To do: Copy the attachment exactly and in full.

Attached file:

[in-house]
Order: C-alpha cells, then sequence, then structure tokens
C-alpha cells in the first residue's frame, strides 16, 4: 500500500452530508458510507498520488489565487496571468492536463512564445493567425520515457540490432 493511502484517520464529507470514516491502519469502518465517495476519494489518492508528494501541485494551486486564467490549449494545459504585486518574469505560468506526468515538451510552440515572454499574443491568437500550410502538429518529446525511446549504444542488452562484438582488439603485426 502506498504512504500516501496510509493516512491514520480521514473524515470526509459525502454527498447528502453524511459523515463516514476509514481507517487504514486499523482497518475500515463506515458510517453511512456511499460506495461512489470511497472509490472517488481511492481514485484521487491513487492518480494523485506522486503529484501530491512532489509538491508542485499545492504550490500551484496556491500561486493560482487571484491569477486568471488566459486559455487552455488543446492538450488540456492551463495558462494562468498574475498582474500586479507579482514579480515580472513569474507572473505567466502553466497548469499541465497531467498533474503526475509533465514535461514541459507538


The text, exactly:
[in-house]
Order: C-alpha cells, then sequence, then structure tokens
C-alpha cells in the first residue's frame, strides 16, 4: 500500500452530508458510507498520488489565487496571468492536463512564445493567425520515457540490432 493511502484517520464529507470514516491502519469502518465517495476519494489518492508528494501541485494551486486564467490549449494545459504585486518574469505560468506526468515538451510552440515572454499574443491568437500550410502538429518529446525511446549504444542488452562484438582488439603485426 502506498504512504500516501496510509493516512491514520480521514473524515470526509459525502454527498447528502453524511459523515463516514476509514481507517487504514486499523482497518475500515463506515458510517453511512456511499460506495461512489470511497472509490472517488481511492481514485484521487491513487492518480494523485506522486503529484501530491512532489509538491508542485499545492504550490500551484496556491500561486493560482487571484491569477486568471488566459486559455487552455488543446492538450488540456492551463495558462494562468498574475498582474500586479507579482514579480515580472513569474507572473505567466502553466497548469499541465497531467498533474503526475509533465514535461514541459507538